For Kathleen Bryne of Syracuse, NY, the outpouring of love at her outdoor celebration was tangible, even from a distance. The nonagenarian, mother of seven, grandmother of 22 and great-grandmother of 29, celebrated her 95th birthday in March. When the coronavirus outbreak disrupted the family’s plans of a giant celebration, they moved on to Plan B. Cousins and siblings gathered on Kathleen’s front lawn to sing “Happy Birthday” to the matriarch of the family and to spell out “Happy Birthday” in balloons.  The birthday girl was deeply touched.

A couple in NY took it a step further and got married outside — with the officiant conducting the ceremony from a nearby apartment, four stories above street level.

Another couple in Israel invited their neighbors to come out and join their wedding celebration — from the safety of their own balconies.

Elissa Labbie-Snyder turned her son’s birthday into a fun outdoor game. She asked friends to leave birthday gifts, messages, balloons and treats for her son around the neighborhood. When they were done, she took her son, Alex, out on a three-hour birthday scavenger hunt to find the hidden treats.

Zooming in

The videoconferencing platform that has become a household word since the it is now host to thousands of business meetings, classes, and long-distance visits each day. But some people are turning to the app to host their virtual celebrations as well.

For graduating students of the Organizational Studies program at the University of Michigan, their anticipated in-person graduation turned into a Zoom videoconference event thanks to the ongoing lockdown. The virtual ceremony featured presentations and awards you’d expect to see at a college graduation, including greetings from the program’s director and keynote addresses from selected students.

To turn a Zoom event into a shared experience, Swasti Sarna, insights manager at Pinterest, suggests that all participants decorate the space being used to host the party so it feels more festive. She also recommends creating a program so the party is more than just a screen full of faces trying to keep up with an animated conversation. The program can include virtual games everyone can play together, like Psych or Jackbox Games, and a shared menu of homemade or takeout food that everyone can enjoy at the same time.

Some Zoom party hosts have upped the ante by mailing out a package ahead of the party with instructions to open them at the event. The party boxes can include a cupcake, party favors and/or a DIY craft kit for all attendees to create together.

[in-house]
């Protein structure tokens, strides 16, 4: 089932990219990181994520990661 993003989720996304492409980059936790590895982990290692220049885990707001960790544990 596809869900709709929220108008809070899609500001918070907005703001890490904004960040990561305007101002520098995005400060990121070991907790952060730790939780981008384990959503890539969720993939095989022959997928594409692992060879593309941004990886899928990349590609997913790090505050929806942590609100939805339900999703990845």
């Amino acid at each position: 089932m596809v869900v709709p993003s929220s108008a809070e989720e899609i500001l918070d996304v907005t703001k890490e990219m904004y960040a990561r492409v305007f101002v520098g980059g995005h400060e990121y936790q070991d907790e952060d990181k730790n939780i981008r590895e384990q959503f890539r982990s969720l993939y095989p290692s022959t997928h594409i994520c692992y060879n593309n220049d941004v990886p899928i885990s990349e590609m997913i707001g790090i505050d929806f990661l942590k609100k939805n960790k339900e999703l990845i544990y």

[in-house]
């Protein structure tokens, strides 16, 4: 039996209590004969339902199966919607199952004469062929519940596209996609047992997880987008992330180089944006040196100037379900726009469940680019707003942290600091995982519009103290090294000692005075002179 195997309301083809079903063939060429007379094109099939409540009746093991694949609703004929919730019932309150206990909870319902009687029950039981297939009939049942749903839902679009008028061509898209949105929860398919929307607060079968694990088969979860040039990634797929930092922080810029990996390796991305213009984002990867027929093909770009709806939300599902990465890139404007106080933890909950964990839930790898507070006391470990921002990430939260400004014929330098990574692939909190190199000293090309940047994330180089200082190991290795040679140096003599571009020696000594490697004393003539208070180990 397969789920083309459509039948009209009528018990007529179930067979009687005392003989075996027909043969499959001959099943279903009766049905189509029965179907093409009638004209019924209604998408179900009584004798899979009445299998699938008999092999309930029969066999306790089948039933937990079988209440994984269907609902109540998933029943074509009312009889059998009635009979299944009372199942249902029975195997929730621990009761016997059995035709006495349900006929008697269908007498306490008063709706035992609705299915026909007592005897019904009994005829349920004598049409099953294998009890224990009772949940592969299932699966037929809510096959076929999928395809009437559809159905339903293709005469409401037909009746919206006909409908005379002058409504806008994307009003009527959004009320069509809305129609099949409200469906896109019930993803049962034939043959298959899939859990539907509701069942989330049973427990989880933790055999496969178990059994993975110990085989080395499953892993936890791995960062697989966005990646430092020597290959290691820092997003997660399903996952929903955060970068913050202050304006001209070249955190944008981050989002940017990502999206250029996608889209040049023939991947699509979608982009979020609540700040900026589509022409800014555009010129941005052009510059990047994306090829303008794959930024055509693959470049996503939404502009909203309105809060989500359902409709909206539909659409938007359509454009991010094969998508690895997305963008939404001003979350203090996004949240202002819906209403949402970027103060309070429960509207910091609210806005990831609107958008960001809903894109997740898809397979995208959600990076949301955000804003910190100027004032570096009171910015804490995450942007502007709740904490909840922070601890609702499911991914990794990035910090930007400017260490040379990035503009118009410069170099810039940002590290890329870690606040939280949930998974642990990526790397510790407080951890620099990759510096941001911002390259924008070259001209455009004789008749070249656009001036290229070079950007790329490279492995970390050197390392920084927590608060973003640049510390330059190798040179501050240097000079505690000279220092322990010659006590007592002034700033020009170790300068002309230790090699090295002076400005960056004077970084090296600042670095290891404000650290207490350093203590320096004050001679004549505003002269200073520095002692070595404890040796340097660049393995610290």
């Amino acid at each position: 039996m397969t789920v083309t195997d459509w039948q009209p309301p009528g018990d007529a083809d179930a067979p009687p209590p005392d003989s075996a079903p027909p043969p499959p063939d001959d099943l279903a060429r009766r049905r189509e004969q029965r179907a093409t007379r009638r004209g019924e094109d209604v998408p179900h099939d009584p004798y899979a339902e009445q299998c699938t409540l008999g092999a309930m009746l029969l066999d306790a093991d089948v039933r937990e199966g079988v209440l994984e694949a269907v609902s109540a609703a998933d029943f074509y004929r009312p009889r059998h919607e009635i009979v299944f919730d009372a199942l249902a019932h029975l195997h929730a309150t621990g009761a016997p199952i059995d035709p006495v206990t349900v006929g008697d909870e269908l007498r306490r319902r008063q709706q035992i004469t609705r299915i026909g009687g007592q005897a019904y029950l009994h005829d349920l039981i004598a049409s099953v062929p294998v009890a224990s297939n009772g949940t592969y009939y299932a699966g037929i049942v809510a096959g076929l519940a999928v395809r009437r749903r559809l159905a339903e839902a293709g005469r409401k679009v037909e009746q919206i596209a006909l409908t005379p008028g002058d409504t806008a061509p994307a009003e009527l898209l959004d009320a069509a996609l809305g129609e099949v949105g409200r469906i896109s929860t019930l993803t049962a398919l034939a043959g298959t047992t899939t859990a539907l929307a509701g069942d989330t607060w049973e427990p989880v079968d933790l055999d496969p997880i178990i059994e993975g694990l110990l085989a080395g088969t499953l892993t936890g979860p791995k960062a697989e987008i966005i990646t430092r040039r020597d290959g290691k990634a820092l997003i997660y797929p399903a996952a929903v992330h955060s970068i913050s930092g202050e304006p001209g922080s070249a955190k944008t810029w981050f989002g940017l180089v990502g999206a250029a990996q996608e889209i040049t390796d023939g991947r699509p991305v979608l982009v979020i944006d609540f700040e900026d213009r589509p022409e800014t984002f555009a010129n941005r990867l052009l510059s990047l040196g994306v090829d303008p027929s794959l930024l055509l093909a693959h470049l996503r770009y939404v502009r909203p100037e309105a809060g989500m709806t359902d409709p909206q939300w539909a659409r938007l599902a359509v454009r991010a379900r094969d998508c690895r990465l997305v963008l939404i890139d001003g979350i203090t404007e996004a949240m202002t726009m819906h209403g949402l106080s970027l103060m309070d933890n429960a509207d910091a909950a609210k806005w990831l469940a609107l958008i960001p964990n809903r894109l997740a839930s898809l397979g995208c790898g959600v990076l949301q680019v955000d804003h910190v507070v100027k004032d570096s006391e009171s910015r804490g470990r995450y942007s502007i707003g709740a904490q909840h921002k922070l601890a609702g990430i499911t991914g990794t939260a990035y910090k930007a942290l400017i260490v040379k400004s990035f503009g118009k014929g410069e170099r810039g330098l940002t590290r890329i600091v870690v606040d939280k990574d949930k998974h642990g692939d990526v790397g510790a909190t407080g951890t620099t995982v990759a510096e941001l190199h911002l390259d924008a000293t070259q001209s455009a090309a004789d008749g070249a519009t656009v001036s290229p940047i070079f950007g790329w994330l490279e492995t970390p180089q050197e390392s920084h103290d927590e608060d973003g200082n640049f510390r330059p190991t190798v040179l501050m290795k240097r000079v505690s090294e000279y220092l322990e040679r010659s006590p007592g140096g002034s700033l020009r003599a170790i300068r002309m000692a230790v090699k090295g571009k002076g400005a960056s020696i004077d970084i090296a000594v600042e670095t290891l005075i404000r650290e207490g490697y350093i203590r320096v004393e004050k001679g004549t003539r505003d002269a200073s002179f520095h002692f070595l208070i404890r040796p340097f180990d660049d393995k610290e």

Another great idea is for guests to send gifts ahead of the event for the host to open while everyone watches.

The rules of the game may have changed, but the milestones that make life go on can’t be stopped by a global pandemic. Here’s to continued celebrations of all of life’s most precious moments.

Your credit score is made up of three numbers, serving as an indicator of your financial history, wellness and responsibility. These three little numbers can spell the difference between approval and rejection for a mortgage, a job, a rental unit and so much more.

We have outlined how your credit score is calculated, why it matters and steps you can take to improve your score.

How is my credit score calculated?

There are three major credit bureaus in the U.S.: Experian, TransUnion and Equifax. Each one collects and shares information about your credit usage with potential lenders and financial institutions. Most lenders use this information along with the FICO scoring model to calculate your credit worthiness. Some lenders use the VantageScore model instead of FICO.

While there are several slight differences between the FICO and the VantageScore formulas, both scoring models look at the following factors when calculating your score:

  • The age of your credit. How long have you had your oldest credit card? When was your first loan? An older credit history generally boosts your score.
  • The timeliness of your bill payments. Are you paying all of your monthly bills on time? Chronic late payments, particularly loan and credit card payments, can drastically reduce your score.